This post originally appeared in the Anytime Anywhere Learning Foundation newsletter and has been reprinted with permission by the editor of the newsletter and authors Daniel Light and Elizabeth Pierson. EDC researchers Light and Pierson are examining the use of technology in schools in Argentina, Russia, and Korea to gain insight into the many innovative ways that technology can be adapted to enhance teaching and increase learning in a wide variety of contexts. In this post, Light and Pierson share findings from their case study of teachers' use of technology in two schools in Russia. They report that the use of tech tools—laptops, interactive whiteboards, Internet, and classroom management software—is fundamentally changing the learning environment for students and their teachers.
For this case study, we visited two schools from different contexts. One school was in a neighborhood in central Moscow, and the other was in an industrial town of 50,000 in the Nizhny Novgorod region. The study focused on how laptops are used in the classrooms of schools that are employing them on a daily basis. At both schools, we observed how teachers used ICT (information and communication technologies) to create personalized learning and increase student ownership within what is still a whole-class, teacher-led learning environment. Similar to what we found in Argentina, teachers are not wholly abandoning their old methods, but rather, the act of introducing new tools into their teaching repertoire has stimulated changes in established structures, routines, and relationships.
The impacts of this successful ICT integration can be seen in classroom practice, student engagement, peer collaboration, assessment, and communication with parents. This, in turn, has shifted the dynamic between teachers and students and also has helped foster a more personalized and humanistic learning environment. We observed three main changes:
1. Increased independent student research. Independent research, supported through a personal computer with access to the Internet, gives students a new active role, making them responsible for their own learning, and also helps them understand that there are many sources of information and many perspectives. The unrestricted access to information afforded by the Internet allows students to pursue their own interests and to make their own interpretations of topics, rather than relying solely on a textbook or a teacher.
2. Increased formative assessment and self-reflection. The laptops, combined with virtual learning environments, allow both schools to integrate easy, computer-supported assessment and self-reflection into every lesson that used laptops. These online assessments provide students and teachers with immediate feedback about their learning.
3. Increased student collaboration. The introduction of laptops and access to wireless Internet allows students to work together at school or from home. The technology facilitates group research projects and presentations, and allows students to communicate freely outside the classroom.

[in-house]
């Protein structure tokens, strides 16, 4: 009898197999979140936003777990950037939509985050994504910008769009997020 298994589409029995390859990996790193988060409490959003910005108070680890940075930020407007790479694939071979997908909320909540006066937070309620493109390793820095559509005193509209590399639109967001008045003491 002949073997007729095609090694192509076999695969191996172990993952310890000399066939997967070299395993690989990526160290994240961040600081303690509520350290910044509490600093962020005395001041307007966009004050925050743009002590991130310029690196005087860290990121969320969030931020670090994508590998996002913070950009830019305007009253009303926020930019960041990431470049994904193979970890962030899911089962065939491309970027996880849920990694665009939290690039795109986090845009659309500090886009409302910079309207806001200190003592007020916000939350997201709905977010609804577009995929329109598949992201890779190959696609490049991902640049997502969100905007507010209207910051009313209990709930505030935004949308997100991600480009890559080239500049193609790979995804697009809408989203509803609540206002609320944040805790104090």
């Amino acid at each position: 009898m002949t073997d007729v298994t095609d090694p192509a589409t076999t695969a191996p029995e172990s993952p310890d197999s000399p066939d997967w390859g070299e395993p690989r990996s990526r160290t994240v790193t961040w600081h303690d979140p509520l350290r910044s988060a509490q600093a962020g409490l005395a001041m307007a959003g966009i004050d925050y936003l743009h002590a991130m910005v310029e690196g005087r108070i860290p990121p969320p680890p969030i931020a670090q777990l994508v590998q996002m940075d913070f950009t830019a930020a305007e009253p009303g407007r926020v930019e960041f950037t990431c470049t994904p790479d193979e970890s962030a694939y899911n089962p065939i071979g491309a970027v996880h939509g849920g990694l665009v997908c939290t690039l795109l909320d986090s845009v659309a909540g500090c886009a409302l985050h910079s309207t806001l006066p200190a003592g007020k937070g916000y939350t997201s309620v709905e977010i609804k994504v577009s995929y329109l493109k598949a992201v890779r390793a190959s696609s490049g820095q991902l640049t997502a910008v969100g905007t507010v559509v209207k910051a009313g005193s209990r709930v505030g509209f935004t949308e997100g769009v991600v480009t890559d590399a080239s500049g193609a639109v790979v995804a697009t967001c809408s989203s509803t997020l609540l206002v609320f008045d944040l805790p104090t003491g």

The above three elements support transformations in three important aspects of the learning environment:
1. Creating a more personalized learning environment. The teachers felt that by enabling students to be researchers, to access other sources of knowledge beyond the textbook, and to be active participants presenting and debating information with peers, the new ICT tools helped students see themselves as individual learners with unique perspectives. The ongoing assessment also supports personalization, because the teacher can monitor students' individual progress and prescribe appropriate interventions.
2. Changing the relationship between students and teachers. Even though teachers continue to design and set the parameters for most of the learning activities, students now have an active role in exploring content (as described above). Students feel more empowered to make choices about their own learning. Now that the students are asked to work in teams and to collaborate in projects, students are more apt to support each other around academic, social, and technical problems.
3. Facilitating school-community connections. Use of an "e-record book," in particular, plays a key role in helping parents stay informed of their children’s progress and in enabling communication with teachers and among parents. Through the e-record book, parents in Russia have more access to student progress and can be more involved in helping students reach maximum achievement level.
- Learn about Light's and our other researchers’ presentations at the April 2013 Annual Meeting of the American Educational Research Association
- Read the full Russia case study report by Light and Pierson: Highlighting Changes in Two Russian Schools with Successful One-to-One Laptop Programs
- Learn more about the case study research and read the full Argentina case study report
- Read an interview with Daniel Light and Pam Buffington about "one-to-one initiatives" in which each student is given a laptop or tablet to use during class
- Explore all of our Technology & Learning work